The beauty of this system is that the hypervisor’s intervention is (almost) totally transparent to the OS. In fact a thin hypervisor was used by Joanna Rutkowska in a successful attack on Windows Vista that stirred a lot of controversy at the 2006 Black Hat conference in Las Vegas. Borrowing from The Matrix, Rutkowska called her rootkit Blue Pill. I’ll talk more about thin hypervisors in my next post.

Software Virtualization

Before there was hadware support for virtualization in the x86 architecture, VMware created a tour de force software implementation of VM. The idea was to use the protection ring system of the x86 and run the operating system in ring 1 (or sometimes 3) instead of ring 0. Since ring 1 doesn’t have kernel privileges, most of the protected things the OS tries to do would cause faults that could be vectored into the hypervisor.

Unfortunately there are some kernel instructions that, instead of faulting in user mode, fail quietly. The notorious example is the popf instruction that loads processor flags from the stack. The x86 flag register is a kitchen sink of bits, some of them used in arithmetic (sign flag, carry flag, etc.), others controlling the system (like I/O Privilege Level, IOPL). Only kernel code should be able to modify IOPL. However, when popf is called from user mode, it doesn’t trap — the IOPL bits are quietly ignored. Obviously this wreaks havoc on the operation of the OS when it’s run in user mode.

The solution is to modify the OS code, replacing all occurrences of popf with hypervisor calls. That’s what VMWere did — sort of. Since they didn’t have the source code to all operating systems, they had to do the translation in binary and on the fly. Instead of executing the OS binaries directly, they redirected the stream of instructions to their binary translator, which methodically scanned it for the likes of popf, and produced a new stream of instructions with appropriate traps, which was then sent to the processor. Of course, once you get on the path of binary translation, you have to worry about things like the targets of all jumps and branches having to be adjusted on the fly. You have to divide code into basic blocks and then patch all the jumps and so on.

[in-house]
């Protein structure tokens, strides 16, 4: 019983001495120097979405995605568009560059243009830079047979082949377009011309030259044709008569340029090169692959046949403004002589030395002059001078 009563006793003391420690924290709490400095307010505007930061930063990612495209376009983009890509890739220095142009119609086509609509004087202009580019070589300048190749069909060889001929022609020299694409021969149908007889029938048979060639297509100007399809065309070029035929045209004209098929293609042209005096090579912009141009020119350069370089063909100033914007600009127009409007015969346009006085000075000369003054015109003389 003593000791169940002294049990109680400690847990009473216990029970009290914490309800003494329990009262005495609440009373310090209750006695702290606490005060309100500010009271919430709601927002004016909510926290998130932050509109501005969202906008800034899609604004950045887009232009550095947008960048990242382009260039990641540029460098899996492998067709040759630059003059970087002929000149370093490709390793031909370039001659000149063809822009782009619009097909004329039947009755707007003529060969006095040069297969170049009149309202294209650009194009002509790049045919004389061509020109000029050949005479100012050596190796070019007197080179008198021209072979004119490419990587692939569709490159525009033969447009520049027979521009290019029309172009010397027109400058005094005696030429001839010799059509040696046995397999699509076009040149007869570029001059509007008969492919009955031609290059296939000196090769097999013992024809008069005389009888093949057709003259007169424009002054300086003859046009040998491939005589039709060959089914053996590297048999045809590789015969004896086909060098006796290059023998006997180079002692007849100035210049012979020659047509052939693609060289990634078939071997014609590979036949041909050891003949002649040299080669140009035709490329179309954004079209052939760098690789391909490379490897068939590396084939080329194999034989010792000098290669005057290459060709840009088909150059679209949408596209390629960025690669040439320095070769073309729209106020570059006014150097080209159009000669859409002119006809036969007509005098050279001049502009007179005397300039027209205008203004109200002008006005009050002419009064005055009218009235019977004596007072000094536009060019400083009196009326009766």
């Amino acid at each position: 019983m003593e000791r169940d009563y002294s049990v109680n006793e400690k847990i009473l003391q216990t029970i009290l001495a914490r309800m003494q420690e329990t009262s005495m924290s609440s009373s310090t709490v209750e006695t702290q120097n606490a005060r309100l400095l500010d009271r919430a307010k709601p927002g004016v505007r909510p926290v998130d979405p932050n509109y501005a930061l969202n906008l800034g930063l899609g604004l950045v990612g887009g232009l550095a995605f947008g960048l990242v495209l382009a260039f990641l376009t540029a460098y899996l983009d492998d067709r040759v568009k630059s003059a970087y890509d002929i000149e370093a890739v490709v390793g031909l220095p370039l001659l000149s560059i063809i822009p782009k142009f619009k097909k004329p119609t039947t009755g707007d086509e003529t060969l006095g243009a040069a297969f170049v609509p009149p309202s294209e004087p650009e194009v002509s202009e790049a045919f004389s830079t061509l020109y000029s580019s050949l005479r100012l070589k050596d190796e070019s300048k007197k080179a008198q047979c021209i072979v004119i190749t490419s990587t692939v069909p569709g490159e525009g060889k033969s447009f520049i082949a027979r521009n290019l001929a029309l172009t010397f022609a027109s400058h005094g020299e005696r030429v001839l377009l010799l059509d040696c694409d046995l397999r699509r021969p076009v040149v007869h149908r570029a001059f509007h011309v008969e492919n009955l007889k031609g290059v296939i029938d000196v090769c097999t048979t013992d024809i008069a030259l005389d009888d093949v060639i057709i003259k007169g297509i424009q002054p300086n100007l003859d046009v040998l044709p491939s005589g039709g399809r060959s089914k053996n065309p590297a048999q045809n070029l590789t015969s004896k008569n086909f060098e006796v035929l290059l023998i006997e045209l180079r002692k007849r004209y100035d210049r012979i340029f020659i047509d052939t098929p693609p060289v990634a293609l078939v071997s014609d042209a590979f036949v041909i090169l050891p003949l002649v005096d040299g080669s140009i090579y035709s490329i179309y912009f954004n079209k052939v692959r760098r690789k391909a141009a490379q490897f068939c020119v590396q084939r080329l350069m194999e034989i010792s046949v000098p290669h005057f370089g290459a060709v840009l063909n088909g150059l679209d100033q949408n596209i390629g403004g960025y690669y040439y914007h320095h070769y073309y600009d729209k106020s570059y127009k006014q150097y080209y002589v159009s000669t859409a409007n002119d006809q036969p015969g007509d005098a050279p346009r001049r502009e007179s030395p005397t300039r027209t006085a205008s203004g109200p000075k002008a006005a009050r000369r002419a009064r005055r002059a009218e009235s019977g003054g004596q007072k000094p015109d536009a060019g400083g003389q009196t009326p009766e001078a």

The amazing thing is that all this was done with very small slowdown. In fact when VMware started replacing this system with the newly available VT-x and AMD-V, the binary translation initially performed better than hardware virtualization (this has changed since).

Future Directions

I’ve been describing machine virtualization as a natural extension of process virtualization. But why stop at just two levels? Is it possible to virtualize a virtual machine? Not only is it possible, but in some cases it’s highly desirable. Take the case of Windows 7 and its emulation of Windows XP that uses Virtual PC. It should be possible to run this combo inside a virtual box alongside, say, Linux.

There is also a trend to use specialized thin hypervisors for debugging (e.g., Corensic’s Jinx) or security (McAfee’s DeepSAFE). Such programs should be able to work together. Although there are techniques for implementing nested virtualization on the x86, there is still no agreement on the protocol that would allow different hypervisors to cooperate.

In the next installment I’ll talk about thin hypervisors.

Bibliography

  1. Gerald J. Popek, Robert P. Goldberg, Formal Requirements for Virtualizable Third Generation Architectures. A set of formal requirements that make virtualization possible.
  2. James Smith, Ravi Nair, The Architecture of Virtual Machines
  3. Ole Agesen, Alex Garthwaite, Jeffrey Sheldon, Pratap Subrahmanyam, The Evolution of an x86 Virtual Machine Monitor
  4. Keith Adams, Ole Agesen, A Comparison of Software and Hardware Techniques for x86 Virtualization
  5. Paul Barham et al., Xen and the Art of Virtualization.
  6. Muli Ben-Yehuda et al., The Turtles Project: Design and Implementation of Nested Virtualization